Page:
It is alleged, and the incident report states, that Dr Hassan returned to the patient, having been instructed by Brennan not to attempt to apply the line again, and attempted to insert the line for a fourth time.

According to nurse Brennan it is not normal for such a procedure, known as cannulation, to take more than two attempts. She asserted that it was her recollection that the patient had been left “hurt, with bruising” following Dr Hassan’s attempts at cannulation.

In his cross-examination of Brennan, Dr Hassan persisted in a line of questioning regarding what the medical staff in Portlaoise had thought of him at the time.

“All these allegations stem from when I was on the day wards, which was one day in five. No incidents were reported from the general wards,” he said.

Did you find my behaviour aggressive, do you think that was the case?

20160104_165336 Dr Omar Hassan leaving his Medical Council Fitness to Practice hearing this evening

Ms Brennan asked whether or not she had to answer the question. The committee replied that if she felt she could answer it she was allowed to do so, but that it did not relate to the evidence on which she was asked to bear witness.

“I didn’t have any issues with you,” she said. “I didn’t have any with you either,” Dr Hassan replied.

“The incident in this case was that the patient wasn’t happy, it is not a reflection of your ability to cannulate. Respect was not maintained,” Brennan said.

Brennan conceded that she was not aware as to whether or not a registrar may have asked Hassan to try to cannulate the patient once more. Dr Hassan said that since he could not remember the incident he did not know if that was the case either.

“I think there is a degree of unfairness as to the allegations I am being asked to answer,” Dr Hassan said.

“Do you think the staff had positive views of me?” he asked.

“We are all colleagues. That is a subjective question. I can’t answer that,” Brennan replied.

“You are the one who came to give a statement against me,” said Dr Hassan. “I was legally obliged to be here,” Brennan replied. “I am here on my day off.”

Legal Counsel for the committee Patricia Dillon then asked Dr Hassan: “are you trying to suggest there was discussion against you among nurses there?” “Yes that is the case,” he replied. “Ask that question then,” said Ms Dillon.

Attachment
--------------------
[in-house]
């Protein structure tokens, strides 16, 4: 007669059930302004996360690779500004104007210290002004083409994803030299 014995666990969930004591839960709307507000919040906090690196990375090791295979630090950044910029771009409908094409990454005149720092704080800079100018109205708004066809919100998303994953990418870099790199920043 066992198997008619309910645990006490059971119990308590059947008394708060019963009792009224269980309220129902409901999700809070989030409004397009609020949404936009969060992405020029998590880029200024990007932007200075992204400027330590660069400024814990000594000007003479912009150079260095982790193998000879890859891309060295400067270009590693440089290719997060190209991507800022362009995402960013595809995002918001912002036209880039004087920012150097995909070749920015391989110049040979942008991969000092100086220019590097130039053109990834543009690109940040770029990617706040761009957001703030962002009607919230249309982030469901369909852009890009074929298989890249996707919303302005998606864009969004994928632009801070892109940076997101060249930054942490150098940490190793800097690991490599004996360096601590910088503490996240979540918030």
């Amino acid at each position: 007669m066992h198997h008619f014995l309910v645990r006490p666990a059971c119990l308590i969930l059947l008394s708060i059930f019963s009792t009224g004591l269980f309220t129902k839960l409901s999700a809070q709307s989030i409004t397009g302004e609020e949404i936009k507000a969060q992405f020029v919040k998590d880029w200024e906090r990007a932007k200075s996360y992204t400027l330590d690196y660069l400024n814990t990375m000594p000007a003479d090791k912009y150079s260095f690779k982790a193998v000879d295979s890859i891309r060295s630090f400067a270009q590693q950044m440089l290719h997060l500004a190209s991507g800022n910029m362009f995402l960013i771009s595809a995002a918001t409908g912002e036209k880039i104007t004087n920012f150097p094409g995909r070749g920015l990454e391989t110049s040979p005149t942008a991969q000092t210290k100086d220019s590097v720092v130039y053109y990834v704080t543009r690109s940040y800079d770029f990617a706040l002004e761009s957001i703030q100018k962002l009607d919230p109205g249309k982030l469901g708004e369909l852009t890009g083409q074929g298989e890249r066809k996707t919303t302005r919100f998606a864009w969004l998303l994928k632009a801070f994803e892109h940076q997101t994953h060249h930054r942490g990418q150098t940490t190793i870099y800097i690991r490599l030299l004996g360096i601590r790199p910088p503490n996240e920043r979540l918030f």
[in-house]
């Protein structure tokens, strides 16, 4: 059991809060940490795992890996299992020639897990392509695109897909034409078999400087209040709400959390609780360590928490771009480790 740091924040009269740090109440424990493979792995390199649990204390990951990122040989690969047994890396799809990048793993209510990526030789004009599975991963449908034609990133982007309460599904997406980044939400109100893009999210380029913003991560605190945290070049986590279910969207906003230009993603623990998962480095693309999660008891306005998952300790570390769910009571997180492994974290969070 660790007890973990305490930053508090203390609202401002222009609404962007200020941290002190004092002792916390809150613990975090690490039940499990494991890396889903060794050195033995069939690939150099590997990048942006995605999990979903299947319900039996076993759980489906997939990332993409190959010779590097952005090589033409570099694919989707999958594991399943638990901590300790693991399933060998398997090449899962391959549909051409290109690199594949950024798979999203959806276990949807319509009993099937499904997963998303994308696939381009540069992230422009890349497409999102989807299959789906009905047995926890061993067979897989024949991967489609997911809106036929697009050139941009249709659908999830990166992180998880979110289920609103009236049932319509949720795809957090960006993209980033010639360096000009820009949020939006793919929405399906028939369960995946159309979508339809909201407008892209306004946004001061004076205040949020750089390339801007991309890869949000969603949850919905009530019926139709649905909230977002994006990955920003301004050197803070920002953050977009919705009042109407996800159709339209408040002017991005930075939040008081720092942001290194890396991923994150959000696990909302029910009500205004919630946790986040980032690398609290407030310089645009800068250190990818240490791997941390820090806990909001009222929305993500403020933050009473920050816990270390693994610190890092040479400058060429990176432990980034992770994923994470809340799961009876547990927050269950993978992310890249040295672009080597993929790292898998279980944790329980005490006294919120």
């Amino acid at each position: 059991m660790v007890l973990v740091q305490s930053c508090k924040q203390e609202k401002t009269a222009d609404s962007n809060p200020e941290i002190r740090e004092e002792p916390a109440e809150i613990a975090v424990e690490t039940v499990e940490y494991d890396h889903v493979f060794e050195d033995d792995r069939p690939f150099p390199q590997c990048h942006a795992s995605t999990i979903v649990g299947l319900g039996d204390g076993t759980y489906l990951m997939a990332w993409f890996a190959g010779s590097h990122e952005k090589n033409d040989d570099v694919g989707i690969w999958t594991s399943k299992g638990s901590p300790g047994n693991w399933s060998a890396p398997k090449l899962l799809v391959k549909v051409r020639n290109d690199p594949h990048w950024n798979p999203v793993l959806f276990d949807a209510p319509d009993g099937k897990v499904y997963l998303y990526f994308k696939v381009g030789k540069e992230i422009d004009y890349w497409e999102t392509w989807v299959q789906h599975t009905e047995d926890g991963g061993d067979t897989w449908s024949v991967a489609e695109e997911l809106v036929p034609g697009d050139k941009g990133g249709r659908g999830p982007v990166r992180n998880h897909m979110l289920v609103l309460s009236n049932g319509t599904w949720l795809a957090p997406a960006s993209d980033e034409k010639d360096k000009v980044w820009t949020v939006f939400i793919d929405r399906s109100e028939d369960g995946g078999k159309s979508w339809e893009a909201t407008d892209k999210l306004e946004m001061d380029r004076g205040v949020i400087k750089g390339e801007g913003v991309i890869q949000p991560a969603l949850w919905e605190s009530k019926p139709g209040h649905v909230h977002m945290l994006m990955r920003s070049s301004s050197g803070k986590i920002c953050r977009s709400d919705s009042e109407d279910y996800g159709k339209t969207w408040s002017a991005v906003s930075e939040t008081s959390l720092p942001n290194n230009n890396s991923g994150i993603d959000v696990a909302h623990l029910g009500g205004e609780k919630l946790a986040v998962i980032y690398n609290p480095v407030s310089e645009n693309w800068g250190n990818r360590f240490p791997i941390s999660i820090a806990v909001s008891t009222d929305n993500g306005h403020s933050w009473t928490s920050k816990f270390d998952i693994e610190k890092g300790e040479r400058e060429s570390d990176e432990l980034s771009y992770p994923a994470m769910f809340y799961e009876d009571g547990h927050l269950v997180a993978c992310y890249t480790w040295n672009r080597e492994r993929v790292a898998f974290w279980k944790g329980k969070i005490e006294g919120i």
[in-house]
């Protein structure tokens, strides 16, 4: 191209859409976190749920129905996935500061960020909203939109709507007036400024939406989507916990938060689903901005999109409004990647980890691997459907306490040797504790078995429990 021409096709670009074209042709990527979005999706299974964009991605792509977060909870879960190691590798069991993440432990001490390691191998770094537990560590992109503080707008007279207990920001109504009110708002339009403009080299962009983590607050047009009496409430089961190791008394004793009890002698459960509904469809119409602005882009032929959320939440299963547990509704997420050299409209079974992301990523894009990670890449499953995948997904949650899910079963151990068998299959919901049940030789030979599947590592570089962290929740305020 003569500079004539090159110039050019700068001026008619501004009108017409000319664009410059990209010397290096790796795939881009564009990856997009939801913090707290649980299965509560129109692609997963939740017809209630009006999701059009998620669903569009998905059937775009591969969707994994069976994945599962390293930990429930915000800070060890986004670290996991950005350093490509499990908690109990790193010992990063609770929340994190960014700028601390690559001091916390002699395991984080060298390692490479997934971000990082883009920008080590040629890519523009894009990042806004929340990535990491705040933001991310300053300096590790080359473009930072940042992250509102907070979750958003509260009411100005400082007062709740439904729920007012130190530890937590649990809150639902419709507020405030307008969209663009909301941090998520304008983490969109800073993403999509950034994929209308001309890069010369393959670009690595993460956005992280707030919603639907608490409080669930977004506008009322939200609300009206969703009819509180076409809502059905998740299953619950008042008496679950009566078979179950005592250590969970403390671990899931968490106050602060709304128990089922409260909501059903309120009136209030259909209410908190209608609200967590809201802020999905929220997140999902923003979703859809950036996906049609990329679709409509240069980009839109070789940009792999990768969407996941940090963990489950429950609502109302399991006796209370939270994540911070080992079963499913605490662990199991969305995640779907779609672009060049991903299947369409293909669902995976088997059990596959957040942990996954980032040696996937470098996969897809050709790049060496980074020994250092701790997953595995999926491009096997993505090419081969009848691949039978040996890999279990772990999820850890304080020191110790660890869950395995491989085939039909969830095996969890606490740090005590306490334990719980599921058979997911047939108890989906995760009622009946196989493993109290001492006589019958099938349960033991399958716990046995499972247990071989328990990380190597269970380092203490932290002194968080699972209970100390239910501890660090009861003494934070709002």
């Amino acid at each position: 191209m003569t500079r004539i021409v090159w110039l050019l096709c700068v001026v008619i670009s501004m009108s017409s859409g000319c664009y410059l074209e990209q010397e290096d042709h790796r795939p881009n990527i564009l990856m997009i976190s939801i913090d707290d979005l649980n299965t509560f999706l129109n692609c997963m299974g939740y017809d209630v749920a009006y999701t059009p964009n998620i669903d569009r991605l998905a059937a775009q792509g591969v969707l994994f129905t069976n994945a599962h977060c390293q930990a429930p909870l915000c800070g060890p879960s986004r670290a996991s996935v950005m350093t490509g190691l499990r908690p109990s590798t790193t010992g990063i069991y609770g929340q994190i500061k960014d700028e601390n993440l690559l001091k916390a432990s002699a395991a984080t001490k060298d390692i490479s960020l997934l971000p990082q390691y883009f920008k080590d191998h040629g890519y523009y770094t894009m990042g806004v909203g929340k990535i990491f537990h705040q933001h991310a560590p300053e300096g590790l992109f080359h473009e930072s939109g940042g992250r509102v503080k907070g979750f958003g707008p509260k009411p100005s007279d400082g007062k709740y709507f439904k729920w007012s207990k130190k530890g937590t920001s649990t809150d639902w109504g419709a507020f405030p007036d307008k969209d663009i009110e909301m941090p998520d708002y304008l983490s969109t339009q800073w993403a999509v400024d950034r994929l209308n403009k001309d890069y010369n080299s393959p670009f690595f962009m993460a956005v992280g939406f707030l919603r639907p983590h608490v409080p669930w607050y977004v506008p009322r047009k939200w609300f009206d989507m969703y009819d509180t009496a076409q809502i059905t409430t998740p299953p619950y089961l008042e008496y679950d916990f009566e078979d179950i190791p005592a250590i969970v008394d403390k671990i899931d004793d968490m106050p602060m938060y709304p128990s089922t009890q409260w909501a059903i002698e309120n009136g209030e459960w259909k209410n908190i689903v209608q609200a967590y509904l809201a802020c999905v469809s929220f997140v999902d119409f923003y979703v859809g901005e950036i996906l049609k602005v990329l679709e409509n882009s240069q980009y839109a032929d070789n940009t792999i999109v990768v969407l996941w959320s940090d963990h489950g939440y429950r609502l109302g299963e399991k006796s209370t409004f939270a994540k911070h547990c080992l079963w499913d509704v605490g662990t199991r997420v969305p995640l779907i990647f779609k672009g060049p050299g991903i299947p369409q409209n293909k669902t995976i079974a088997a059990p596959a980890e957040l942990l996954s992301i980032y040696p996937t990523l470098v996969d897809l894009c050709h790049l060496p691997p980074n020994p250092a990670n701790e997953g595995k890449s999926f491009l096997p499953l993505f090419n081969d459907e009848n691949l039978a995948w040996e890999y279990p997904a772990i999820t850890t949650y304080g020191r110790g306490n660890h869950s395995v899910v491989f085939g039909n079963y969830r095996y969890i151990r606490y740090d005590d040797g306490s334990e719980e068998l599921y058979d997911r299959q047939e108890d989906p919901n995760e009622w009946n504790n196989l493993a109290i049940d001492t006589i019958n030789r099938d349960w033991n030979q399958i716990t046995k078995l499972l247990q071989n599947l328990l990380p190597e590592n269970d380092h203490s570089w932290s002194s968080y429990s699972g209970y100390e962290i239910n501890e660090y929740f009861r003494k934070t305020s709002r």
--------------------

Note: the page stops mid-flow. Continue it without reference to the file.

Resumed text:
Delays

A staff theatre nurse, Jane Wallace, then testified as to an incident report she filed citing failings on Dr Hassan’s behalf regarding a delay of admission of theatre patients on 1 October 2012.

It is alleged that Hassan failed to respond to being paged by nursing staff on that date and that he failed to admit patients in a timely manner.

“How many minutes did I delay?” he asked Wallace.

“I don’t have a specific recollection as to how many minutes,” she replied.

The incident related to the impact on my running of the surgical list that day. Minutes are irrelevant.

“How do you know it was me? You don’t mention who the other doctors on duty were,” said Hassan after rebuking Wallace for interrupting him. Hassan stated that four doctors were required in order to admit a patient to theatre in Portlaoise at that time.

“We don’t have time to be questioning things, we are busy, as I know you are aware,” she replied. “You just hope everyone is doing their jobs.”

Someone should have been in your role doing their job at that time. If you were discommoded perhaps you should have gotten someone to aid you.

“I don’t recall this particular incident,” said Hassan.

“Was I difficult to work with?” he asked.

“I can’t recall you so I can’t give you an answer,” replied Wallace. “I don’t recall much about you at all.”

“I don’t recall you either. I recall your colleague (Nurse Brennan) but not you,” Hassan replied.

I don’t think it is good that you can not recall the exact time frame. I reject your allegation, it was three years ago and I have no recollection of it.
The number of minutes is not specified. She [sic] is not very specific, if you are talking about delays and standards you should be specific about the number of minutes.

Dr Hassan then asked Wallace as to whether or not she had any questions for him.

“No, I have no questions for you,” she replied.

Unpleasant

A nurse Nicola McGlynn, who managed the operating theatre list on 5 October 2012 when it is alleged Dr Hassan also failed to answer pages from nursing staff when on duty, then testified. McGlynn filed the incident report citing Hassan regarding that date.

When Hassan asked her what she thought of him she replied “you are not one of the most pleasant people I worked with” in what was a testy exchange.

But there is nothing specific that I can recall.

“It was my impression that you did not like being instructed by nurses, or being told where to go or what to do,” she said.

“I must apologise, English is not my first language,” said Dr Hassan earlier in the session.

My attitude and relations with patients have improved hopefully.

The hearing continues.